Chicago: Air China, the nation's biggest carrier by market value, agreed to buy two Boeing 747-8 aircraft in the planemaker's first sale of the models this year.Air China also will purchase one wide-body 777-300 plane, 20 single-aisle 737-800 jets and eight 777 freighters, according to a statement.
The planes have a combined catalogue value of $4.8 billion and Boeing granted "significant price concessions" through credit agreements, the airline said in the statement.
Boeing, based in Chicago, hasn't sold more than five 747-8 aircraft a year since Deutsche Lufthansa AG purchased 19 of the planes in 2006, and concern that persistently weak demand could prompt the company to curtail production has been mounting.
Friday's orders may help alleviate some of the pressure, according to Stephen Levenson of Stifel Financial.
"There has been concern that the dearth of orders could mean whitetails on the tarmac or insufficient demand to keep build rates at the current two per month," the New York-based analyst wrote in a note to clients on Friday.
Boeing "has been making a major effort to book more 747-8 orders particularly from carriers in the Asia-Pacific territory that may be best-suited to their use."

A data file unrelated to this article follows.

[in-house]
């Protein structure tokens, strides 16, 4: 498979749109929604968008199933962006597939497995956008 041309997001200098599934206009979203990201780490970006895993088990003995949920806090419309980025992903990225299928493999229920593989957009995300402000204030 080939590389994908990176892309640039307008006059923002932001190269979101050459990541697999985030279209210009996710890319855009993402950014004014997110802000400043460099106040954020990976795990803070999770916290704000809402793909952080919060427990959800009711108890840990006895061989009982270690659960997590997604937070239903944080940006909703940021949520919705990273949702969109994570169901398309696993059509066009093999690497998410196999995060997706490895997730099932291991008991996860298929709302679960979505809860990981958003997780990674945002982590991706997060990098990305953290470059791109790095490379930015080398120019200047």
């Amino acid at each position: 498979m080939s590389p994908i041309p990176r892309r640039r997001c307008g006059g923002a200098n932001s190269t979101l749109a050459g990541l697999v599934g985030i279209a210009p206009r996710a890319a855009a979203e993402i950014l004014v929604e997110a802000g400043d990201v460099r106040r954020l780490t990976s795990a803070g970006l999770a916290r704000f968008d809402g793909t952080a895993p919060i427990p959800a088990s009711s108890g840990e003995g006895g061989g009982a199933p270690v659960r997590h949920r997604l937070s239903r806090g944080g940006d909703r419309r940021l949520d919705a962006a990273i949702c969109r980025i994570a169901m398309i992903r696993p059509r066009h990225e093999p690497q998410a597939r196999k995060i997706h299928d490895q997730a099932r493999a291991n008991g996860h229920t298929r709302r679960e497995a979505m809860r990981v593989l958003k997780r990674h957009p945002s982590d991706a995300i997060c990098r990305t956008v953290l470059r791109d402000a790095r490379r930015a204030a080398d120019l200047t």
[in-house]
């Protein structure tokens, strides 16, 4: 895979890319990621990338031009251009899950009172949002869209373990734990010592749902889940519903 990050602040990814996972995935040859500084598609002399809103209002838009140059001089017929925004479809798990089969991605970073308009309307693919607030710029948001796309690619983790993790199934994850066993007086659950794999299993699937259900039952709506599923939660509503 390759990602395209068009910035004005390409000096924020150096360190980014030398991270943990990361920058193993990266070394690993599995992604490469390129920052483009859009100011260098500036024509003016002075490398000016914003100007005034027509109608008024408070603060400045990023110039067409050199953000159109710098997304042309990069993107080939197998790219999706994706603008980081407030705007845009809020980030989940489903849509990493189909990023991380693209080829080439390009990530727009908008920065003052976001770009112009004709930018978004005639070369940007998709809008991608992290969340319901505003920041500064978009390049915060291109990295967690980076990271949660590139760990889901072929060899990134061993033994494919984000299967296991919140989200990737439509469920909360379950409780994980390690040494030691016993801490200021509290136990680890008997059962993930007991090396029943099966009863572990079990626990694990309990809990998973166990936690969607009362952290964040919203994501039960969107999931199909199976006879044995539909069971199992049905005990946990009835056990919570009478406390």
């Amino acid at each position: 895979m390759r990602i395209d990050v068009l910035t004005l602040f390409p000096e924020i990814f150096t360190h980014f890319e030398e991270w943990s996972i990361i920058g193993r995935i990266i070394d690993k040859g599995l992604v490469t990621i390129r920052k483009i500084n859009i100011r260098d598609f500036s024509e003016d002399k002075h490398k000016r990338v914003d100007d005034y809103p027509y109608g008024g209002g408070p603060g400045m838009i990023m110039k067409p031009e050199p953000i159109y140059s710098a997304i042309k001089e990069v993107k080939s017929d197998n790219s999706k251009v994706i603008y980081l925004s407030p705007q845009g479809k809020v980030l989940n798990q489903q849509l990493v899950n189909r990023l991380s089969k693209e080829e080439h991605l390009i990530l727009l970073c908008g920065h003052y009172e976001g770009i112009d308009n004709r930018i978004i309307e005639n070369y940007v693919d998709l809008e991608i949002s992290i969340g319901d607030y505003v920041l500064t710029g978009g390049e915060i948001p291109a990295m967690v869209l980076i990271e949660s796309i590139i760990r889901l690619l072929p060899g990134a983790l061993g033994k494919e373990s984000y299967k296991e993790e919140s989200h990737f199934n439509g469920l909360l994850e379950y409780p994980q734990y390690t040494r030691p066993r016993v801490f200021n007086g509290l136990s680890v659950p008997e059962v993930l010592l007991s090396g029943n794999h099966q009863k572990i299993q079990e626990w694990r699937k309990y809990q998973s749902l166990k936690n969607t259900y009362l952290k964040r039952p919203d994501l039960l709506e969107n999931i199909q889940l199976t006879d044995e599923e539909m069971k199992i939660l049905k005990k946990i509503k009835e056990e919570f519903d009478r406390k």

That helps to balance the production schedule and backlog, said Levenson, who recommends buying the shares.
The 747-8, 777-300 and 737 aircraft ordered on Friday have a catalogue value of about $2.6 billion, while the 777 freighters command about $2.2 billion. The agreement also includes the right to sell seven older 747 freight models back to Boeing and the option to convert four of the new 737 orders to one additional 777-300 jetliner, Beijing-based Air China said in a press statement issued here. Air China rose 3.5 per cent to HK$6.50 at the close in Hong Kong Stock Exchange on Friday.
Separately, Cathay Pacific Airways said on Friday that it cancelled an order for eight Boeing 777-200 freighters and instead has agreed to buy three 747-8 freighters.
It also has options to purchase five 777-200 freighters and will sell four 747-400 converted freighters to Boeing as part of its fleet restructuring, the carrier said in a filing to Hong Kong's stock exchange.